Amundi Says China Property Crackdown Will Boost Demand for Funds
(Bloomberg) -- China’s crackdown on the property sector, which has sparked defaults at China Evergrande Group and others, should provide a lift to stocks and bonds as investors shift away from real estate, a top executive at Amundi SA said.
“We are going to see money flowing from real estate investments to capital markets investments,” said Xiaofeng Zhong, chairman of Amundi’s business in the Greater China area. “The government is encouraging funds flowing into the financial market.”
The debt crisis at Evergrande has roiled China’s real estate sector, sending new home prices lower in September and October. That’s reducing demand for condos and other properties, which account for about 75% of household wealth in China.
Beijing’s mantra that housing is for living in and not speculation -- reiterated by Communist Party officials last week -- will drive more people to public markets, Zhong said. The mutual fund industry is also growing as China’s gross domestic product per capita surpasses $10,000, a key metric for wealth accumulation, he said.
Still, China’s stock market is under pressure as the world’s second-largest economy slows, thanks in part to the property slump. The Shanghai Shenzhen CSI 300 Index has slipped 2.5% this year.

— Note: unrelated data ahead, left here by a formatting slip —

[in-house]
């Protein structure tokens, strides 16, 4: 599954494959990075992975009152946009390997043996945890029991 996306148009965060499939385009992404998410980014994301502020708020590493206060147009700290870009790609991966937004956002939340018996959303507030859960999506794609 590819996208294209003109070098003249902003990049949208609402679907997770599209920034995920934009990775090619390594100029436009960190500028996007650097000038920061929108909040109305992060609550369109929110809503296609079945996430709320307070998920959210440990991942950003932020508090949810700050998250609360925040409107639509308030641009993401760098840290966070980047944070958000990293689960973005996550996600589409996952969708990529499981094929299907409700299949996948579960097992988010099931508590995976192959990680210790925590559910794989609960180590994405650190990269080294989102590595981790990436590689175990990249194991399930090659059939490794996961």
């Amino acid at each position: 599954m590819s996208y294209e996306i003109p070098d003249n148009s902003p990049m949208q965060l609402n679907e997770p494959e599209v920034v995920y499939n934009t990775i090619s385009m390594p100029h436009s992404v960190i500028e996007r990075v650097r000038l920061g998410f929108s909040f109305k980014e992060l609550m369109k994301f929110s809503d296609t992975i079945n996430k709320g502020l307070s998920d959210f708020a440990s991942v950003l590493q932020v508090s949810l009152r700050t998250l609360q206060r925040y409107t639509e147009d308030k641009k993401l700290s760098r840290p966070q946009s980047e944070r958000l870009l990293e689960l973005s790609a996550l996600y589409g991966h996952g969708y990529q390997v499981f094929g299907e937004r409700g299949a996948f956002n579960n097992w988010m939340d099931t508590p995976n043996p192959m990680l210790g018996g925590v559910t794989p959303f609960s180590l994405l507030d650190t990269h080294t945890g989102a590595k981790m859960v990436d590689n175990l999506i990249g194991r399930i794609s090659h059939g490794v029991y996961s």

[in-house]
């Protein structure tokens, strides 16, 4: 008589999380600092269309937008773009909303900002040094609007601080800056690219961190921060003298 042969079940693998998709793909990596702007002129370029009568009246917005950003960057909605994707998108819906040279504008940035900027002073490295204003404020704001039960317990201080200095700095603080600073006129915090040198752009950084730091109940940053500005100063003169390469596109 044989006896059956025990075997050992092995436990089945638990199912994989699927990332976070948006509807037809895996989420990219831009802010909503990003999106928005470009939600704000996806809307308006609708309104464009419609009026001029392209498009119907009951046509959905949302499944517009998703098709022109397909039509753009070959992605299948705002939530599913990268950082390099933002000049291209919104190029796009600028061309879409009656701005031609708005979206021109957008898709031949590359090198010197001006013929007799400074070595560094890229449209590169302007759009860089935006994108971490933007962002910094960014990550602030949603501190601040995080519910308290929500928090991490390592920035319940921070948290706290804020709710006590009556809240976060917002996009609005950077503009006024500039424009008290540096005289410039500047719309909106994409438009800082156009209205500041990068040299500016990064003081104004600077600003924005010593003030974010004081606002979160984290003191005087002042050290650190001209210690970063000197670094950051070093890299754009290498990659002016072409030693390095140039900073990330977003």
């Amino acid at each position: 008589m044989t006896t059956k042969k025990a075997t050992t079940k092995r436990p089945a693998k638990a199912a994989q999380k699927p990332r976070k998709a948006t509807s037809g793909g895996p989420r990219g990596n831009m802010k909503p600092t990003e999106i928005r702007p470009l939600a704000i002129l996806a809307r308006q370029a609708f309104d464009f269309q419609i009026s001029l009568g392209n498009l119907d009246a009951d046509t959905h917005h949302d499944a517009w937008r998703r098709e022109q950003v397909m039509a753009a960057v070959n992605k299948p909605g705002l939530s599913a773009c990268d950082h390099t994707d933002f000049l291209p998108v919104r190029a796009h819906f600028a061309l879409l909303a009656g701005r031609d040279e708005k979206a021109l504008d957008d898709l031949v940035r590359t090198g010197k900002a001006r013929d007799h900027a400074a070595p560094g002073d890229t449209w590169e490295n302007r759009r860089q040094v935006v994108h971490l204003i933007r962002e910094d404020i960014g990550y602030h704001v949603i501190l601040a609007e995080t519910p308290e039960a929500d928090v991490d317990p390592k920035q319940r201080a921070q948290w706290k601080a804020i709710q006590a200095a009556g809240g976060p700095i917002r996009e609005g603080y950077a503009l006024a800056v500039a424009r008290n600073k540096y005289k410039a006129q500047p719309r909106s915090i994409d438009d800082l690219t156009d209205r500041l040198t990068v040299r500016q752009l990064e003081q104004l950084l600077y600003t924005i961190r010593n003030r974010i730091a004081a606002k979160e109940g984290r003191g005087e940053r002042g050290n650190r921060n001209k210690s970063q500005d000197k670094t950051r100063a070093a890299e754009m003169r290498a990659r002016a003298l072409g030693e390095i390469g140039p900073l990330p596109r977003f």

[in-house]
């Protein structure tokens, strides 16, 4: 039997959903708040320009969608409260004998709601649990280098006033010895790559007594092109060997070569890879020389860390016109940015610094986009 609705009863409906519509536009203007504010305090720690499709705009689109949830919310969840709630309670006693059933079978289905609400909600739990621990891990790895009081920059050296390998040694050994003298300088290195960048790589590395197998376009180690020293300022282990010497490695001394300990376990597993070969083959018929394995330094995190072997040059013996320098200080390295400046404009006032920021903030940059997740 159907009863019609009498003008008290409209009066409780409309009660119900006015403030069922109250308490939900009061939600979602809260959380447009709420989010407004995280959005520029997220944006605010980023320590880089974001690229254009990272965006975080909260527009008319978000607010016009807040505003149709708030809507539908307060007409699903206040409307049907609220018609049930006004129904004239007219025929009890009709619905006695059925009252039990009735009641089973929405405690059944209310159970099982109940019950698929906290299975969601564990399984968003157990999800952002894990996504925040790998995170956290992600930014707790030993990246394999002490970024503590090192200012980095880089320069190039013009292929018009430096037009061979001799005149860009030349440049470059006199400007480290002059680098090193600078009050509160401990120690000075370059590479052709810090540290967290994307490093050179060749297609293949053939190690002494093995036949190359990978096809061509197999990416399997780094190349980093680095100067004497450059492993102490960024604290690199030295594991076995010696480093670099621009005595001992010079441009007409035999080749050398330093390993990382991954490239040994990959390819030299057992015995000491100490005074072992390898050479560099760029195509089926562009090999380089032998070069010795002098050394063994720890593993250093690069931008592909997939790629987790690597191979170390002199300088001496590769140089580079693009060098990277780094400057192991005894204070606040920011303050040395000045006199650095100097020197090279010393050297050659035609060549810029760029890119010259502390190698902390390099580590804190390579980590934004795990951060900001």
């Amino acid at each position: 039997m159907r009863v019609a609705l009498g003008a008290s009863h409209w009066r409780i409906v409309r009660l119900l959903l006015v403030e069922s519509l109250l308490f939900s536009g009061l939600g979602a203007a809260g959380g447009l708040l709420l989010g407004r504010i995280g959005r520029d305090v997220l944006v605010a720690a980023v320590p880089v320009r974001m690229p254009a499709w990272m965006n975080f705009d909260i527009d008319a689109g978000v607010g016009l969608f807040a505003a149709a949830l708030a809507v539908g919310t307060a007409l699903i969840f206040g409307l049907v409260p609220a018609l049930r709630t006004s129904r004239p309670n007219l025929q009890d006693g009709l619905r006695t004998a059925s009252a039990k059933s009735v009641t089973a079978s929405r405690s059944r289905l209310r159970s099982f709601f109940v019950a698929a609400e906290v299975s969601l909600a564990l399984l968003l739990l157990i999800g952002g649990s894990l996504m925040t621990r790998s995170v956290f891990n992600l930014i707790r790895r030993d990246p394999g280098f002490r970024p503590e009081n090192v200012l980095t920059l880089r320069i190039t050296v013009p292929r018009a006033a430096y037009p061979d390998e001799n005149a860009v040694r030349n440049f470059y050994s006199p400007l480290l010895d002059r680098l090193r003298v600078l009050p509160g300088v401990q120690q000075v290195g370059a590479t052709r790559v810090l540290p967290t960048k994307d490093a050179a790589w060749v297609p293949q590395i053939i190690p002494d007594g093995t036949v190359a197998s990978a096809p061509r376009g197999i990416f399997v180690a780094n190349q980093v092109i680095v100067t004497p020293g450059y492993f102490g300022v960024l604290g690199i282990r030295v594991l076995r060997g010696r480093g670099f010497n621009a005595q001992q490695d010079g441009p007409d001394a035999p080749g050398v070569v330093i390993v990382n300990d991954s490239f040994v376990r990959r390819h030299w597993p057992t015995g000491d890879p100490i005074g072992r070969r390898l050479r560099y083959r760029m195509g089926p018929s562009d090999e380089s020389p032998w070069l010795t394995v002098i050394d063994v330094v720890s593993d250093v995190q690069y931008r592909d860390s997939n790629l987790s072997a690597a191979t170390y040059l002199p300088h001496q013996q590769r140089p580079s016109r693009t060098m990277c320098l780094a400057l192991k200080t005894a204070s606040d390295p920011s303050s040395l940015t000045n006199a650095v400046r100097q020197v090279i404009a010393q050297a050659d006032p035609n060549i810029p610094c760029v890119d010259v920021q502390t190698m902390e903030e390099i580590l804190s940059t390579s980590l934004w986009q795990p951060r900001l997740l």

The Paris-based fund giant is planning to more than double assets under management in China, Hong Kong and Taiwan by 2025, from its current level of about $120 billion. Amundi wants to bolster its China footprint by offering more products, hiring staff and working closely with its joint venture partners Agricultural Bank of China Ltd. and Bank of China Ltd.
Amundi is taking a similar approach as BlackRock Inc. and Goldman Sachs Group Inc. in exploring multiple tracks to break into China’s retail wealth management space, which Deloitte estimates could grow to $3.4 trillion by 2023.
In addition to its partnerships with the Chinese banks, the firm is “open” to setting up a stand-alone fund business, as BlackRock has done. New York-based BlackRock raised 6.7 billion yuan ($1 billion) for its first China mutual fund in September.
“Our first priority is to get things done right with our two JVs,” Zhong said in an interview from Hong Kong. “But we are open” to that option.
Demand is also growing in the region for funds linked to high environmental, social and governance standards, with attitudes around ESG changing noticeably, Zhong said.
“We see growing appetite for these kinds of funds, especially in China,” he said.
©2021 Bloomberg L.P.